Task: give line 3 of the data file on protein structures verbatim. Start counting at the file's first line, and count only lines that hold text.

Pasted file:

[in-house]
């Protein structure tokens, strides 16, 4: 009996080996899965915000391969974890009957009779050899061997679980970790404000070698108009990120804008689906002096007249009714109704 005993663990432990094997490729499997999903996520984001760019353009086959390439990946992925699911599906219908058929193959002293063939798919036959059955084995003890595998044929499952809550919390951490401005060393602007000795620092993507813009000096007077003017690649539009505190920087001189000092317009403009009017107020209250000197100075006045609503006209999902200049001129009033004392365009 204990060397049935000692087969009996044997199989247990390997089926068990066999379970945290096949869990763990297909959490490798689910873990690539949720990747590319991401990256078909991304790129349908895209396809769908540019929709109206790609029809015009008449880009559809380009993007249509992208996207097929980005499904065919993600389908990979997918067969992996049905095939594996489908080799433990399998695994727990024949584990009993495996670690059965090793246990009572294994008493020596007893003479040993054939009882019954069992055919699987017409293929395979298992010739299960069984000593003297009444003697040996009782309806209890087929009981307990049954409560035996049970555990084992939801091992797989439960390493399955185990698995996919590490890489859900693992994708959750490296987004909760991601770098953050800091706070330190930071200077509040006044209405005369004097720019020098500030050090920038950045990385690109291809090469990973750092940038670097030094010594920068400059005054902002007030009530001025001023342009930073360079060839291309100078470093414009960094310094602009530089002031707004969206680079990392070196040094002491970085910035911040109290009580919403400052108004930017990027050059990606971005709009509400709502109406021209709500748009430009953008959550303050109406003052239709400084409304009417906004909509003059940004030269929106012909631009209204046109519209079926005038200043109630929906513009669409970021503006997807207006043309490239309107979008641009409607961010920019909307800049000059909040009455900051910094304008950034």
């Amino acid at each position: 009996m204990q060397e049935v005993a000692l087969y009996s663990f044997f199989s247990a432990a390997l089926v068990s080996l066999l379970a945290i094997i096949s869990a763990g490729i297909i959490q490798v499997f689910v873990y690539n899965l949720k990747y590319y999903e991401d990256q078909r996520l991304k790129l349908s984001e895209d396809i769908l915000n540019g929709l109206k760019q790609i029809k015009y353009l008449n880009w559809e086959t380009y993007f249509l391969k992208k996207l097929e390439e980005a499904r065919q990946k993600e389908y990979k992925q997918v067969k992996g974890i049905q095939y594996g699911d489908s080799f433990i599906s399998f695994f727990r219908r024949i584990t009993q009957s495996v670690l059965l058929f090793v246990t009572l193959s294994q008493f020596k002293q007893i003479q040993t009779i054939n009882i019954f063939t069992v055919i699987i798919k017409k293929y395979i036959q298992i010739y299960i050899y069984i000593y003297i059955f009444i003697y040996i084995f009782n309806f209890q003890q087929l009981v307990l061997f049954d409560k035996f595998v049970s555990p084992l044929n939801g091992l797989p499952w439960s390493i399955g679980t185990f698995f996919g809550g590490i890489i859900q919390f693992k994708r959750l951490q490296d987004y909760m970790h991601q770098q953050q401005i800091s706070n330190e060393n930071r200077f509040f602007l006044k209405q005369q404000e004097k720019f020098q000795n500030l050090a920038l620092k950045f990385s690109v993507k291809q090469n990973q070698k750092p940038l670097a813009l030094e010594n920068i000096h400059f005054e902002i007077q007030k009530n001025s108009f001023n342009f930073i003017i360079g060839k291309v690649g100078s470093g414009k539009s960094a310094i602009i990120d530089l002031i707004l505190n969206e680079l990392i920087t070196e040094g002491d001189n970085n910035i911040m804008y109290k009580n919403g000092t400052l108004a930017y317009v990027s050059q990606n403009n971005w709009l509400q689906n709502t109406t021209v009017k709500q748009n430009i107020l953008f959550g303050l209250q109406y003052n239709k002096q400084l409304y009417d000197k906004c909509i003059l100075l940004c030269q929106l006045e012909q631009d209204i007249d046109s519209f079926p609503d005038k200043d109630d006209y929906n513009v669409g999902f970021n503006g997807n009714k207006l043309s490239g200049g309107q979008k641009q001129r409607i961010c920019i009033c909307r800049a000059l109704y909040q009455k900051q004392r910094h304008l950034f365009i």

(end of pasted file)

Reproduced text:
């Amino acid at each position: 009996m204990q060397e049935v005993a000692l087969y009996s663990f044997f199989s247990a432990a390997l089926v068990s080996l066999l379970a945290i094997i096949s869990a763990g490729i297909i959490q490798v499997f689910v873990y690539n899965l949720k990747y590319y999903e991401d990256q078909r996520l991304k790129l349908s984001e895209d396809i769908l915000n540019g929709l109206k760019q790609i029809k015009y353009l008449n880009w559809e086959t380009y993007f249509l391969k992208k996207l097929e390439e980005a499904r065919q990946k993600e389908y990979k992925q997918v067969k992996g974890i049905q095939y594996g699911d489908s080799f433990i599906s399998f695994f727990r219908r024949i584990t009993q009957s495996v670690l059965l058929f090793v246990t009572l193959s294994q008493f020596k002293q007893i003479q040993t009779i054939n009882i019954f063939t069992v055919i699987i798919k017409k293929y395979i036959q298992i010739y299960i050899y069984i000593y003297i059955f009444i003697y040996i084995f009782n309806f209890q003890q087929l009981v307990l061997f049954d409560k035996f595998v049970s555990p084992l044929n939801g091992l797989p499952w439960s390493i399955g679980t185990f698995f996919g809550g590490i890489i859900q919390f693992k994708r959750l951490q490296d987004y909760m970790h991601q770098q953050q401005i800091s706070n330190e060393n930071r200077f509040f602007l006044k209405q005369q404000e004097k720019f020098q000795n500030l050090a920038l620092k950045f990385s690109v993507k291809q090469n990973q070698k750092p940038l670097a813009l030094e010594n920068i000096h400059f005054e902002i007077q007030k009530n001025s108009f001023n342009f930073i003017i360079g060839k291309v690649g100078s470093g414009k539009s960094a310094i602009i990120d530089l002031i707004l505190n969206e680079l990392i920087t070196e040094g002491d001189n970085n910035i911040m804008y109290k009580n919403g000092t400052l108004a930017y317009v990027s050059q990606n403009n971005w709009l509400q689906n709502t109406t021209v009017k709500q748009n430009i107020l953008f959550g303050l209250q109406y003052n239709k002096q400084l409304y009417d000197k906004c909509i003059l100075l940004c030269q929106l006045e012909q631009d209204i007249d046109s519209f079926p609503d005038k200043d109630d006209y929906n513009v669409g999902f970021n503006g997807n009714k207006l043309s490239g200049g309107q979008k641009q001129r409607i961010c920019i009033c909307r800049a000059l109704y909040q009455k900051q004392r910094h304008l950034f365009i």